Elysium Space offers awe-inspiring memorial spaceflights to have a symbolic portion of a departed's ashes launched into space. Elysium Space is a unique team of space and funeral experts, combining experience from major NASA space missions and deep-rooted funeral profession knowledge. Launches take place in the United States at the Cape Canaveral launch facility in Florida. You receive a kit containing a custom ash capsule to collect a cremated remains sample. After you ship it back to us, we place your capsule in the Elysium spacecraft that will be launched into space. Our specially designed memorial spacecraft respectfully and peacefully orbits the Earth for several months. Our next launch is scheduled for summer 2014.
Tag Archives | Cremation
Via the Huffington Post, Mitch Horowitz reveals how the practice of cremating the dead came to the United States – partially as an anti-vampire measure – and kindled anti-pagan riots and panic in New York City:
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Cremation was introduced to America in the 1870s by a retired Civil War colonel, Henry Steel Olcott, with a deep interest in the esoteric and paranormal. Since leaving the military, he had become an investigator of ghostly phenomena and a globetrotting advocate for the rights of Hindus and Buddhists.
While cremation possessed ancient roots, it was little known among Americans. Indeed, to most late nineteenth-century Westerners, the concept of cremation seemed otherworldly and even un-Christian.
But Olcott saw cremation (mostly) as a social reform: more sanitary than burial, a deterrent to disease, and a help in freeing up land and labor from inefficient burials. And then there was the deterrence of vampirism, which Olcott took seriously: “…there are no vampires save countries where the dead are buried.”
To promote the practice, Olcott organized the nation’s first public cremation service — or “pagan funeral,” as the press called it — at New York’s Masonic Hall on the westside of Manhattan.
WhoWhatWhy’s Russ Baker has done some sleuthing into the story that the body of the late Michael Hastings was cremated without the permission of his family. His conclusion is that this isn’t true.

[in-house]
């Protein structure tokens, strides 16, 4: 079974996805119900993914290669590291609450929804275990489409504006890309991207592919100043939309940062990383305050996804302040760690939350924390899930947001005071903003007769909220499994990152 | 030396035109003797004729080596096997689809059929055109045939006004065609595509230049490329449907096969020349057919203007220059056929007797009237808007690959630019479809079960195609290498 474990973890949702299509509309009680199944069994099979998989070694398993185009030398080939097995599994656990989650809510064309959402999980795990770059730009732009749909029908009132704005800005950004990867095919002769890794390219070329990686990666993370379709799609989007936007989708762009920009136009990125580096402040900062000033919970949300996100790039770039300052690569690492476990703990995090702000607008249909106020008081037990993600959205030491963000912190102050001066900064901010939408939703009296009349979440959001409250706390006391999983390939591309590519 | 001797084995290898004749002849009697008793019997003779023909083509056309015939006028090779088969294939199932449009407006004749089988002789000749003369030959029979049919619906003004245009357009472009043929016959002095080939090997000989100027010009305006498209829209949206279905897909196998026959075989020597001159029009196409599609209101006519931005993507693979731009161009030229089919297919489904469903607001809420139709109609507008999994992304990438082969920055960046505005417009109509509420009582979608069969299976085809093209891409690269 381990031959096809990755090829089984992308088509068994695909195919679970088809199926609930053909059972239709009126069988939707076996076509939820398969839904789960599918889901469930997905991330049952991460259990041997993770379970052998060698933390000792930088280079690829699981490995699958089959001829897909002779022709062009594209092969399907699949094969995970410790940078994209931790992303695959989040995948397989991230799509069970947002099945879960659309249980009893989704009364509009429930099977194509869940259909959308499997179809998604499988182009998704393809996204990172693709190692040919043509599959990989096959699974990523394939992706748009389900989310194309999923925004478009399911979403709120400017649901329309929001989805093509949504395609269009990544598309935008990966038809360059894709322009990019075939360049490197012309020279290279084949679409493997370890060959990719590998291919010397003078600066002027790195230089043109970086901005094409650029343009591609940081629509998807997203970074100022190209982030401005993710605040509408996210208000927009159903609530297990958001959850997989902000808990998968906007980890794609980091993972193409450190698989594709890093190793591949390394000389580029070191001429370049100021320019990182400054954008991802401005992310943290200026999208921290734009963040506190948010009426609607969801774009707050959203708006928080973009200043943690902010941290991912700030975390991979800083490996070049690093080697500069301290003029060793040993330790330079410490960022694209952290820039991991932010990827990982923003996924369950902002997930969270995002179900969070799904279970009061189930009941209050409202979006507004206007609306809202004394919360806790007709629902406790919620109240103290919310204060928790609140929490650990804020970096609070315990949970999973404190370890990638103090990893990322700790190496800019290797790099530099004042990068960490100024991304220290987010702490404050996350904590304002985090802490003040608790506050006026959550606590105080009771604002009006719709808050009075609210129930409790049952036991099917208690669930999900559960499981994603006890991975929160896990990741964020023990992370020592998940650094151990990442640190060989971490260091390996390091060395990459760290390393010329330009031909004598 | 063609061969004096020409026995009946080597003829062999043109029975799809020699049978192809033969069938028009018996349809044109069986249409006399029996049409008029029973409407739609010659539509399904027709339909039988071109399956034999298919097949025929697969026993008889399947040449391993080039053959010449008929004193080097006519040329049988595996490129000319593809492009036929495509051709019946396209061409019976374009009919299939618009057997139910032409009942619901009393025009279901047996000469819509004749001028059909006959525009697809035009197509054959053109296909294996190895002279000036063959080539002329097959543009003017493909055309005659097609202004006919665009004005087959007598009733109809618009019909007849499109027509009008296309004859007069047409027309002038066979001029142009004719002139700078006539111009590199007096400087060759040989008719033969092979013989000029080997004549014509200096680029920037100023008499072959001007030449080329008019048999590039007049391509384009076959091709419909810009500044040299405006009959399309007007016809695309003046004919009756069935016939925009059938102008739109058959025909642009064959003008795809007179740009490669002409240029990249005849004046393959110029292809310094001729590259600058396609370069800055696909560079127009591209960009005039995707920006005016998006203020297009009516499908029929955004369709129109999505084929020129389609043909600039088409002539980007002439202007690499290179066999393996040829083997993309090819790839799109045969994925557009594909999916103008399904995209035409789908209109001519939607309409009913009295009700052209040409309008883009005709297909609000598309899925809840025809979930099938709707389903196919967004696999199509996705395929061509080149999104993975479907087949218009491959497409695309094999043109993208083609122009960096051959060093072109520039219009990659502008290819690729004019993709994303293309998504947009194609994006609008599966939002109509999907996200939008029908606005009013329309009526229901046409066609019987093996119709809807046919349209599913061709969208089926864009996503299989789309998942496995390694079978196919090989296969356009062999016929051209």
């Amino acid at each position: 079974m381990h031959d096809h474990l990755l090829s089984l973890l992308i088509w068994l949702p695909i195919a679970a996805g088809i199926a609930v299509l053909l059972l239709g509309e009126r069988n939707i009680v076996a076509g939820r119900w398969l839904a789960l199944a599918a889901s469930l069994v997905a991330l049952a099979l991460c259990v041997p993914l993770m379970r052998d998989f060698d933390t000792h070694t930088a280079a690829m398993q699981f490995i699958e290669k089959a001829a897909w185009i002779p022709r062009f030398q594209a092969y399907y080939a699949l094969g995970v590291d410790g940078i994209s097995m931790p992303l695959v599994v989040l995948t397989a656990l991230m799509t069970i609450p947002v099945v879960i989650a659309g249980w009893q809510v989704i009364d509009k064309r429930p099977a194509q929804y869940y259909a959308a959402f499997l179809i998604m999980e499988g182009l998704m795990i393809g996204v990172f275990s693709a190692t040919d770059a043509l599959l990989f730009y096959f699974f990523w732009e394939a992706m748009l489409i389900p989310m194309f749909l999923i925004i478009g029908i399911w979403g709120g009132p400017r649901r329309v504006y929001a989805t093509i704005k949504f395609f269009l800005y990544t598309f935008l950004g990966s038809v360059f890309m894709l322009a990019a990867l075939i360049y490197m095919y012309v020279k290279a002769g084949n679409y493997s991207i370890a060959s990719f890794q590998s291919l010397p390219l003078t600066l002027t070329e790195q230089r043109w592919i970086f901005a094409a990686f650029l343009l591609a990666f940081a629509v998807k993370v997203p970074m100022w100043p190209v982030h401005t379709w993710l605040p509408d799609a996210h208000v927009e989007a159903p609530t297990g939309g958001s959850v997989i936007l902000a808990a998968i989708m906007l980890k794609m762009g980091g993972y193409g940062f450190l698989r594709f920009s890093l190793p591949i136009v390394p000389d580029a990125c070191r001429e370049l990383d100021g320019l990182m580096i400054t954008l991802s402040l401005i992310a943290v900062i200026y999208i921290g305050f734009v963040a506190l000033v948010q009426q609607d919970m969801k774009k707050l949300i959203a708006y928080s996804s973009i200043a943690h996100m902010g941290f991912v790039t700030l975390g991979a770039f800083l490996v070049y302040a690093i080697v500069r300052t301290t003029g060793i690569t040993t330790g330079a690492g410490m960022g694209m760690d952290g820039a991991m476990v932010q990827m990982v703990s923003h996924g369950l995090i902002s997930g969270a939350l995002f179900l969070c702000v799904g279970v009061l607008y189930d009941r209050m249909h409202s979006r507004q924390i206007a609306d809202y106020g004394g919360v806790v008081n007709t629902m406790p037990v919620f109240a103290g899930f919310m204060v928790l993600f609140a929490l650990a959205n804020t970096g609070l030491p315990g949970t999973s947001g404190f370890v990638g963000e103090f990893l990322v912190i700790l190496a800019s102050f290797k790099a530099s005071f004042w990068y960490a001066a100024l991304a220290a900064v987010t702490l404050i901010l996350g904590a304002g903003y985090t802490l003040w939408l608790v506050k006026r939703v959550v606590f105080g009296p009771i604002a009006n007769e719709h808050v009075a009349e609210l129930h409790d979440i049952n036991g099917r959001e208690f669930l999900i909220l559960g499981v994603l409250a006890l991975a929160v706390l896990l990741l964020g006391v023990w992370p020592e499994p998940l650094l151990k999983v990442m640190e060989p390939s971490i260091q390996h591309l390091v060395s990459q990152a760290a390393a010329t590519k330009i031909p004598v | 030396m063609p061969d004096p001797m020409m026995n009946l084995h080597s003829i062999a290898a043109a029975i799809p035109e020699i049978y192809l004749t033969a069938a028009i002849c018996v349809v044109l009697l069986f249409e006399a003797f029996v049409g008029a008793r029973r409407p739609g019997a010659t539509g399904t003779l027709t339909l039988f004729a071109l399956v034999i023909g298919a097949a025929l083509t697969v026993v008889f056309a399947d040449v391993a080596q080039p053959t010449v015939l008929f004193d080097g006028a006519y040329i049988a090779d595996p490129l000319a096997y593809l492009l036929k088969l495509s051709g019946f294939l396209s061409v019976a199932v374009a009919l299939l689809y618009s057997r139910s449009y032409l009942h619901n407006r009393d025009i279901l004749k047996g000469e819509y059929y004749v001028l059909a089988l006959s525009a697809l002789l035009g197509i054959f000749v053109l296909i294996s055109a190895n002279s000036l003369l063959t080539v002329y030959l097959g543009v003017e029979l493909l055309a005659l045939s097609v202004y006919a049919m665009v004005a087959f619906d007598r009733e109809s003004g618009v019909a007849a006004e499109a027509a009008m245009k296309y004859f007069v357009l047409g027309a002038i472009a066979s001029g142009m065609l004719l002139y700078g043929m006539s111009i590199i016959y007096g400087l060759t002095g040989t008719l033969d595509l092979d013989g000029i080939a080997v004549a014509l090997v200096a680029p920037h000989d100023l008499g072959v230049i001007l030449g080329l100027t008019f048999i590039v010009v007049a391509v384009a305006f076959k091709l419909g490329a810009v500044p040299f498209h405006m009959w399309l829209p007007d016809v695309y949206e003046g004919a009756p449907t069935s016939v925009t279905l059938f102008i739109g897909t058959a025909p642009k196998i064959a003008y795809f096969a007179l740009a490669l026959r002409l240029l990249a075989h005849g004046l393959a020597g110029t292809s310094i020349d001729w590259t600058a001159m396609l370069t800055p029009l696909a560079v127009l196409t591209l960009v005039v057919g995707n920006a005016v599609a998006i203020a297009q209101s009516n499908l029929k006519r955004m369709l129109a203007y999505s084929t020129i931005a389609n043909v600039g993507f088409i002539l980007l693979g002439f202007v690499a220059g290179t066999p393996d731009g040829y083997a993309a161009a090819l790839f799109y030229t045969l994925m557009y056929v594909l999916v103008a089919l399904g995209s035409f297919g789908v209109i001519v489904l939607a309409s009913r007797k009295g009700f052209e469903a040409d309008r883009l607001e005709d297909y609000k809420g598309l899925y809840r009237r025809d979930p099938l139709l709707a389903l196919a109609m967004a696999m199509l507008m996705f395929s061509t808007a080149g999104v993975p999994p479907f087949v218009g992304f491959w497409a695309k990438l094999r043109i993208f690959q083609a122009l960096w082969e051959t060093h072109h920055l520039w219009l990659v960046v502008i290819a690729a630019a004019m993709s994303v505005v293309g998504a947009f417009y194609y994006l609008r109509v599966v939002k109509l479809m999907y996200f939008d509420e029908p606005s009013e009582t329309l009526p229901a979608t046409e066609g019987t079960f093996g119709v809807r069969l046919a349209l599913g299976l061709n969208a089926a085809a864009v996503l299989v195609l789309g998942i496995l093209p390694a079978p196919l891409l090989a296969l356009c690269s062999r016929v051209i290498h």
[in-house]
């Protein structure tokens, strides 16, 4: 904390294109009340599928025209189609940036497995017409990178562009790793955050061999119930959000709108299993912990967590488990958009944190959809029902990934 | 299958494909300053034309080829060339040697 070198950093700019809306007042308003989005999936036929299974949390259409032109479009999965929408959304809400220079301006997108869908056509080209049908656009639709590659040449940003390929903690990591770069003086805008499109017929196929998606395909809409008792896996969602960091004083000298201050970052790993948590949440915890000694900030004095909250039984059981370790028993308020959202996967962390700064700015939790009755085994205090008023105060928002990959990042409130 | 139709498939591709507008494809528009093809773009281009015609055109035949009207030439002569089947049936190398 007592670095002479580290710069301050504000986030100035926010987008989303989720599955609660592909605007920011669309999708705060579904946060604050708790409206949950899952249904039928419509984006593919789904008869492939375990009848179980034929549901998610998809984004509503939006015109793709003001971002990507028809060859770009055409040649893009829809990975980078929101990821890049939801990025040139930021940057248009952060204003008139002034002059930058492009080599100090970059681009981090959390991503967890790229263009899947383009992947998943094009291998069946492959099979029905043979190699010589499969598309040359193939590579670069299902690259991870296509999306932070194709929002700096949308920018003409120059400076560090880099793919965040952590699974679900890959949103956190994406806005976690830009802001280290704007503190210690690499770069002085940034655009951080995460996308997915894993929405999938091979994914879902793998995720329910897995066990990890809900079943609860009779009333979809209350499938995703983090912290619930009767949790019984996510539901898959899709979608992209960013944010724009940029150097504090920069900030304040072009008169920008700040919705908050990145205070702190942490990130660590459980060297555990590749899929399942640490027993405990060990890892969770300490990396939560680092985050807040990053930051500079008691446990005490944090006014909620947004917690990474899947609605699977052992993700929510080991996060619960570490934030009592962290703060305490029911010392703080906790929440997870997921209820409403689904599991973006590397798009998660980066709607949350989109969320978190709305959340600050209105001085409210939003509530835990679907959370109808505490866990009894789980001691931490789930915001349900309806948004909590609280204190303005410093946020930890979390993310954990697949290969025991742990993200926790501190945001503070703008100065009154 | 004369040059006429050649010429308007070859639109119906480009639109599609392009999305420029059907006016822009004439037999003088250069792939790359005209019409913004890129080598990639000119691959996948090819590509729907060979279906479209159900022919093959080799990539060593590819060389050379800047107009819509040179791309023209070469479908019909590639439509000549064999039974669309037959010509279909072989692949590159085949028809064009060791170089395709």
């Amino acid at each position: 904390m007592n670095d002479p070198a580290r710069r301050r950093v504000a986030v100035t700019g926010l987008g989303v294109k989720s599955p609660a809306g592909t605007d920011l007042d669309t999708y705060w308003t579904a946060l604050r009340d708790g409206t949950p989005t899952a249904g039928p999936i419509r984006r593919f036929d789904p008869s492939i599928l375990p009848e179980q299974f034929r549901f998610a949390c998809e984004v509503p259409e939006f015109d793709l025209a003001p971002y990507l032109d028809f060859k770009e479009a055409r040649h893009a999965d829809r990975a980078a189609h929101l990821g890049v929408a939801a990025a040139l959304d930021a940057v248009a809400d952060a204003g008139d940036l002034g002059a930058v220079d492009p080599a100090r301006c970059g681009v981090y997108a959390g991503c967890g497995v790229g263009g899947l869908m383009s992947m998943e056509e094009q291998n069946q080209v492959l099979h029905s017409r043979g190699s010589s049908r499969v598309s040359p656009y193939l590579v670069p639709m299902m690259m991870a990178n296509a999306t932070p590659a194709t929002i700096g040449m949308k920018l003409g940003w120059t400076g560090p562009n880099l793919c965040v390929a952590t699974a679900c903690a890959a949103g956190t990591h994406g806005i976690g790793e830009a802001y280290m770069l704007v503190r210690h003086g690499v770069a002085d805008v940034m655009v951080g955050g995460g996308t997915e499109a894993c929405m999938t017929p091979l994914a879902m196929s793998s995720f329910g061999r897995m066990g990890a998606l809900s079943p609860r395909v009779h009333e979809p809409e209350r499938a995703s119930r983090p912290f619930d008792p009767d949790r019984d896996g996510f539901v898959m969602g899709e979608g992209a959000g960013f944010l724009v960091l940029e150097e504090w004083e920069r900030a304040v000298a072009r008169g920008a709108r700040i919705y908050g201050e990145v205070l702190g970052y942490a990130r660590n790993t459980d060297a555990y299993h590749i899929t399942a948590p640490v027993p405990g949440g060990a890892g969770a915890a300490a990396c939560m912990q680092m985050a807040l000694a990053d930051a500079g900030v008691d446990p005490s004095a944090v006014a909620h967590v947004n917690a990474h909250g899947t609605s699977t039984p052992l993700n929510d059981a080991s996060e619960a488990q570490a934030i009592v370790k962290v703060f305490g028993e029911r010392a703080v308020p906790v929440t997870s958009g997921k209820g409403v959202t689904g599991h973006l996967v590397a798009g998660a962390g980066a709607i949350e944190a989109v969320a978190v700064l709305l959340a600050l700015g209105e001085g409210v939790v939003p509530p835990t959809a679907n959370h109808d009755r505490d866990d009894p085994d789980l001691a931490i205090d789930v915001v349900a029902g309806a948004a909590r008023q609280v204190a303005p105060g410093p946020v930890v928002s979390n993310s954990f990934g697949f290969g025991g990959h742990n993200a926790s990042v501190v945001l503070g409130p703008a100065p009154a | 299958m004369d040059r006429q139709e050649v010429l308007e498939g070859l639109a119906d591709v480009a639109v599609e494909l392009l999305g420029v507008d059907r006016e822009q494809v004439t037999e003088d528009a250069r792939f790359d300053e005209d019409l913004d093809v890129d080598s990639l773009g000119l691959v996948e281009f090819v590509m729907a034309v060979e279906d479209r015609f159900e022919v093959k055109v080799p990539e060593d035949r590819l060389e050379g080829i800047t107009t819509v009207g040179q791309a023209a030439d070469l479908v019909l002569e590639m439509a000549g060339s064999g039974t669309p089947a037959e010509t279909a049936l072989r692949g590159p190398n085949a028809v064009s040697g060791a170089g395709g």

A recent count showed 475,000 results for “Hastings cremated” and 357,000 for “Hastings cremation.” The top results all reported that the family did not want the cremation. The clear implication was that this was proof of a cover-up – that “the authorities” had rushed to dispose of the body in a way that would make further inquiries, such as an autopsy, impossible.
But a family member told WhoWhatWhy, “It was our wish to have Michael’s remains cremated.” In fact, this family member said the cremation came about at the family’s specific request—and only after an autopsy and toxicology tests, whose results are pending.
The Alabama-based company Holy Smoke will do just this, loading cremated remains into live shotgun rounds — allowing for numerous possibilities of sweetly perfect, Tarantino-esque posthumous vengeance:
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My friend smiled and said “You know I’ve thought about this for some time and I want to be cremated. Then I want my ashes put into some turkey load shotgun shells and have someone that knows how to turkey hunt use the shotgun shells with my ashes to shoot a turkey. That way I will rest in peace knowing that the last thing that one turkey will see is me, screaming at him at about 900 feet per second.”
I realized that my friend was describing almost exactly how I wanted my ashes to be spread. How perfect to have my family and friends honor me by using shotgun shells with a little bit of my ash in each one. Whether my shells get shot at sporting clays or live birds or put on the shelf, even in death I could be ecologically sound and useful.